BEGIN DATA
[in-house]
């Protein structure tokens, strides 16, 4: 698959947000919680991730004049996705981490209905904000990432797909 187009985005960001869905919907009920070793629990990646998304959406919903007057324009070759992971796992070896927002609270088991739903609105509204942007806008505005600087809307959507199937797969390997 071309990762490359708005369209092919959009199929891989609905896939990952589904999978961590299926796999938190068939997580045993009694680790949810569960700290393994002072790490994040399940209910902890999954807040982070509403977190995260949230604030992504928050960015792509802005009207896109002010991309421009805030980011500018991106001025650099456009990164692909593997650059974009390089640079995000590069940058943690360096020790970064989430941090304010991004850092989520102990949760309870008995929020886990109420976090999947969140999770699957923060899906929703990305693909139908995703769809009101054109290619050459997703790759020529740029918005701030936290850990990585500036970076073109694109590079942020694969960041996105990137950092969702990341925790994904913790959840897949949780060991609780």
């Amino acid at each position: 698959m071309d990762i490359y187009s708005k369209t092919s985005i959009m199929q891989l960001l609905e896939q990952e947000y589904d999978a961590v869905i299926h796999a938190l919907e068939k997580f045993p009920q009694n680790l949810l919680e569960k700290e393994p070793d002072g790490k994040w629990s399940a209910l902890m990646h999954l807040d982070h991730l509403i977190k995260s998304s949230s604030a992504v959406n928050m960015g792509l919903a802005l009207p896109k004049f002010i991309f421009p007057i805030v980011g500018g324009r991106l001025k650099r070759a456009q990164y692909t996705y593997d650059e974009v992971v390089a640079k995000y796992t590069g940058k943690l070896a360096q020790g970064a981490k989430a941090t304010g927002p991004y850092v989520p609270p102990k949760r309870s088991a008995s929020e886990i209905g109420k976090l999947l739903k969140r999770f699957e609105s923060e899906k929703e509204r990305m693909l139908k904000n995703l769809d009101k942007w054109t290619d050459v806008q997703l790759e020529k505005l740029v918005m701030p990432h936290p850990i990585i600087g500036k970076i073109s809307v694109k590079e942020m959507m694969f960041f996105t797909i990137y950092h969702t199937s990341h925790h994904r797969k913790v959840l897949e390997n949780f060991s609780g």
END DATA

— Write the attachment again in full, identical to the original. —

[in-house]
């Protein structure tokens, strides 16, 4: 698959947000919680991730004049996705981490209905904000990432797909 187009985005960001869905919907009920070793629990990646998304959406919903007057324009070759992971796992070896927002609270088991739903609105509204942007806008505005600087809307959507199937797969390997 071309990762490359708005369209092919959009199929891989609905896939990952589904999978961590299926796999938190068939997580045993009694680790949810569960700290393994002072790490994040399940209910902890999954807040982070509403977190995260949230604030992504928050960015792509802005009207896109002010991309421009805030980011500018991106001025650099456009990164692909593997650059974009390089640079995000590069940058943690360096020790970064989430941090304010991004850092989520102990949760309870008995929020886990109420976090999947969140999770699957923060899906929703990305693909139908995703769809009101054109290619050459997703790759020529740029918005701030936290850990990585500036970076073109694109590079942020694969960041996105990137950092969702990341925790994904913790959840897949949780060991609780």
């Amino acid at each position: 698959m071309d990762i490359y187009s708005k369209t092919s985005i959009m199929q891989l960001l609905e896939q990952e947000y589904d999978a961590v869905i299926h796999a938190l919907e068939k997580f045993p009920q009694n680790l949810l919680e569960k700290e393994p070793d002072g790490k994040w629990s399940a209910l902890m990646h999954l807040d982070h991730l509403i977190k995260s998304s949230s604030a992504v959406n928050m960015g792509l919903a802005l009207p896109k004049f002010i991309f421009p007057i805030v980011g500018g324009r991106l001025k650099r070759a456009q990164y692909t996705y593997d650059e974009v992971v390089a640079k995000y796992t590069g940058k943690l070896a360096q020790g970064a981490k989430a941090t304010g927002p991004y850092v989520p609270p102990k949760r309870s088991a008995s929020e886990i209905g109420k976090l999947l739903k969140r999770f699957e609105s923060e899906k929703e509204r990305m693909l139908k904000n995703l769809d009101k942007w054109t290619d050459v806008q997703l790759e020529k505005l740029v918005m701030p990432h936290p850990i990585i600087g500036k970076i073109s809307v694109k590079e942020m959507m694969f960041f996105t797909i990137y950092h969702t199937s990341h925790h994904r797969k913790v959840l897949e390997n949780f060991s609780g």